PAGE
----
Copper, for instance, is a strong, naturally occurring substance which can be made into all varieties of shapes and sizes, while still being extremely durable. This explains the ornateness of some Turkish coffee products made from copper – they are very beautiful, but very tough as well.
Peugeot – Perfecting The Steel Coffee Grinding Burr Set
With Peugeot, they initially started off with the creation of a steel foundry, where steel is produced and molded, which eventually became the hub of some of their most popular creations. Speaking about steel as a metal and as a material with which to design coffee-grinding burrs (or teeth), although it is an alloy, meaning a combination of substances, steel is widely known for its strength and durability overall.
Grains, as well as oil-bearing seeds can be tough as nails, so to speak, which requires a milling / grinding device which can handle the job of crushing them effectively. As the Peugeot brothers continued to innovate and create over the decades, it seems only natural that they developed mills that were suitable for crushing things like coffee beans and peppercorns; steel being perhaps the ideal material to create a mill in order to grind each of these things.
Peugeot Coffee Mills – Design Excellence From The Start
Combining practical elements with a certain flair for design seems to have always been one of Peugeot’s strengths as an innovative manufacturing company with a diverse range of products. That’s not to say they haven’t had their low points, but they always seem to bounce back.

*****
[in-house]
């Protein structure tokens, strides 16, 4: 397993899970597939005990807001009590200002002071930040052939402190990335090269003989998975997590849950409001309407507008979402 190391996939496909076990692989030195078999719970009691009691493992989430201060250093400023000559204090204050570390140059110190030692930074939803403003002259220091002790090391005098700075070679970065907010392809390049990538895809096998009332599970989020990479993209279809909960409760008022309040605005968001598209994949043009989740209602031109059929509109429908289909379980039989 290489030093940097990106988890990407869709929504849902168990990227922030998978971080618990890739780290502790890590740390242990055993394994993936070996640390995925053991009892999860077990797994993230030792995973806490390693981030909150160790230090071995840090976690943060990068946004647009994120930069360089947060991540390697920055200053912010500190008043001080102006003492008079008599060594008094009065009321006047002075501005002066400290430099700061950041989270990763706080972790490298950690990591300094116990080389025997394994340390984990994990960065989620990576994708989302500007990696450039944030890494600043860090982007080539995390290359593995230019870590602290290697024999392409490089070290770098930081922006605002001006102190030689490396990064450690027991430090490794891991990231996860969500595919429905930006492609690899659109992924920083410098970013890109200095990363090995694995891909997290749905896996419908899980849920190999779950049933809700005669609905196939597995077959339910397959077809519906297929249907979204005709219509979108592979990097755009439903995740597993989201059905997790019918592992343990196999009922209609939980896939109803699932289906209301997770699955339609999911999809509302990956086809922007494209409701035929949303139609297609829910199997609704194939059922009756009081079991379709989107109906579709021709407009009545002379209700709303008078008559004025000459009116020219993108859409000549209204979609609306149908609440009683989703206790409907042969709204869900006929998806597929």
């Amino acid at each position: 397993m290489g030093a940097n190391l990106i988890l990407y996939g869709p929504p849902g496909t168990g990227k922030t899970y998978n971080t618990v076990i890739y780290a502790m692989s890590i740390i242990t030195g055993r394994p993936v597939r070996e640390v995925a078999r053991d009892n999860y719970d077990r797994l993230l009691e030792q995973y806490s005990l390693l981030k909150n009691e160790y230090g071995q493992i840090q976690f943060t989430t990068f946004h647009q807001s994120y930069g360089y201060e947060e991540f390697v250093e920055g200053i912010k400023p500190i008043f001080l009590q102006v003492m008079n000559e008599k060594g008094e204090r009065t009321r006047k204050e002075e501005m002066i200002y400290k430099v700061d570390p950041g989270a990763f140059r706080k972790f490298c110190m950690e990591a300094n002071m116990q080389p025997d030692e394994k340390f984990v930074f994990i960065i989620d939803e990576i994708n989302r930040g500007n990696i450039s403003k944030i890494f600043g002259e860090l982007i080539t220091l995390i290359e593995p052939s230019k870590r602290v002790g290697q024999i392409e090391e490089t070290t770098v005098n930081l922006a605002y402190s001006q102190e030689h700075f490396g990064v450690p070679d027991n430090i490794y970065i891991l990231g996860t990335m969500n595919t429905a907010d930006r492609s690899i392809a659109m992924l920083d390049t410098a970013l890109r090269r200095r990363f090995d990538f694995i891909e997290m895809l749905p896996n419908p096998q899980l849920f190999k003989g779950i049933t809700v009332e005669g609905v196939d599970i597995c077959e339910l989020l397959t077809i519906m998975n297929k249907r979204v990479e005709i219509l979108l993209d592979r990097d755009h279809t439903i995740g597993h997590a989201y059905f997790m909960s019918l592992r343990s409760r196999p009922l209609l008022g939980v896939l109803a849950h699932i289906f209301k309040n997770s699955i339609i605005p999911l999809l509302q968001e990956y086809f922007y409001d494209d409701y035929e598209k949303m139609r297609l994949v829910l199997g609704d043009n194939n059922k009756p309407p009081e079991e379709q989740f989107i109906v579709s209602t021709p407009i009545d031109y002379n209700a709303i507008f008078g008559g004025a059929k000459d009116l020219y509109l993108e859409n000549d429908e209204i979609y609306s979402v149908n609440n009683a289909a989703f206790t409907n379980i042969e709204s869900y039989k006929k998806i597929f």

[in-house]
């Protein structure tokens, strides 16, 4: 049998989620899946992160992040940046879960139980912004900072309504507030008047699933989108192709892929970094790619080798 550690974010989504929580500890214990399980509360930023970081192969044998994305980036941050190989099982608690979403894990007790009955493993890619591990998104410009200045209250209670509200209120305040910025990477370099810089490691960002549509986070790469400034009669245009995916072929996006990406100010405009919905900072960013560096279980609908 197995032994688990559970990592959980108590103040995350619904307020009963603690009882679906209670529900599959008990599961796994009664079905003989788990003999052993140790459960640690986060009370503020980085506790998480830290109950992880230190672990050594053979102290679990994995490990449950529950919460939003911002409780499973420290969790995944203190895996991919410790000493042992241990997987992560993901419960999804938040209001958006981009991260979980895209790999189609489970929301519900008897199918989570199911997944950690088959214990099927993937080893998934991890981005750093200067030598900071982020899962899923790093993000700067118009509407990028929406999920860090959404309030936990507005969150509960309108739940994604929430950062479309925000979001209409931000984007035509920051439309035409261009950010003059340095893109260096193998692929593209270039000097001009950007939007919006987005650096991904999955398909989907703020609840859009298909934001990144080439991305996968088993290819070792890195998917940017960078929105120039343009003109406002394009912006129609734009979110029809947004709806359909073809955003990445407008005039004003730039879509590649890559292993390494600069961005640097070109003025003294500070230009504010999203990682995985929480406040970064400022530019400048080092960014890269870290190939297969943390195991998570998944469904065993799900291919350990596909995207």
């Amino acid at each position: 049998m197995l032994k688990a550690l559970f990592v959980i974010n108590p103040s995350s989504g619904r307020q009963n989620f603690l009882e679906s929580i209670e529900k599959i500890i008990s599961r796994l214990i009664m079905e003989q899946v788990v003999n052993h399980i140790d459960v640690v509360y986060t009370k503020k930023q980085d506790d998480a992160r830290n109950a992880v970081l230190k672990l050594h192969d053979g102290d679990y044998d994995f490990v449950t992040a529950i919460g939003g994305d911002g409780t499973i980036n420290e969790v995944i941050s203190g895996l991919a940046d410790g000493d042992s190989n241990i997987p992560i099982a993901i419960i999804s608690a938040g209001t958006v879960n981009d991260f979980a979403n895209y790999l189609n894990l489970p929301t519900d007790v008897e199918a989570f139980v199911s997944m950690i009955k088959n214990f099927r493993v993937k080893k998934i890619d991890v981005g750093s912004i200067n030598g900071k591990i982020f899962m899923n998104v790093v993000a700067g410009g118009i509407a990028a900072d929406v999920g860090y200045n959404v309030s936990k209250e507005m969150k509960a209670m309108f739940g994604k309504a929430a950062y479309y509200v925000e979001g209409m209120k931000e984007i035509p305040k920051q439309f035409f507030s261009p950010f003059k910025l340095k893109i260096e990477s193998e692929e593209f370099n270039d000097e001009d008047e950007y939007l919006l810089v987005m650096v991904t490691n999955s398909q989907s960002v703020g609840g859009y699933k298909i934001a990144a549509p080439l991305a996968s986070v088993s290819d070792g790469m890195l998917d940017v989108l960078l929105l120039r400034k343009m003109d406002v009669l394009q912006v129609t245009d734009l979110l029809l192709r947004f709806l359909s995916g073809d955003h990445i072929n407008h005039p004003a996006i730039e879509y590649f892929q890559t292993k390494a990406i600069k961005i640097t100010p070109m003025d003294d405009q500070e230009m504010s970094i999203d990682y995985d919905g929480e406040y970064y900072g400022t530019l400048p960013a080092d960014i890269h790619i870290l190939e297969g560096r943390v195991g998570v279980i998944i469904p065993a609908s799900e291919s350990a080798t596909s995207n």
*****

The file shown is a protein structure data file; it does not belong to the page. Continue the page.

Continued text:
When it comes to grinders, you can see from this antique Peugeot coffee mill to the left that this isn’t a far stretch from many of the modern coffee mills on the market today (check out our coffee mill page here). In fact, this hundred year old model could actually pass for a cool retro coffee mill by today’s standards, and it would not seem out of place at all.
Peugeot – Centuries-Old Design Still Influencing The Modern Coffee Grinder
We think it would be fair to say that in addition to basically perfecting what has become the standard steel burr configuration that is used in most burr grinders today (see our section on burr grinders here and you’ll see what we mean), Peugeot also had a big influence on the look of many modern antique-looking coffee mills that are available today.
Of course, we are open to hearing any counter-arguments to our claims that we’ve made here, but we feel that our basis in these claims is quite sound when it comes to Peugeot and their influence on coffee grinders and coffee culture in general.
Not to mention that regardless of our trip down memory lane, Peugeot is very much alive and well today and continues to innovate and inspire to this day.
We are, however, glad to be able to take a look at what many people may be overlooking when it comes to their favourite coffee mills of today.
The Peugeot legacy is still very much felt right up to this day, and thank goodness for innovators like them!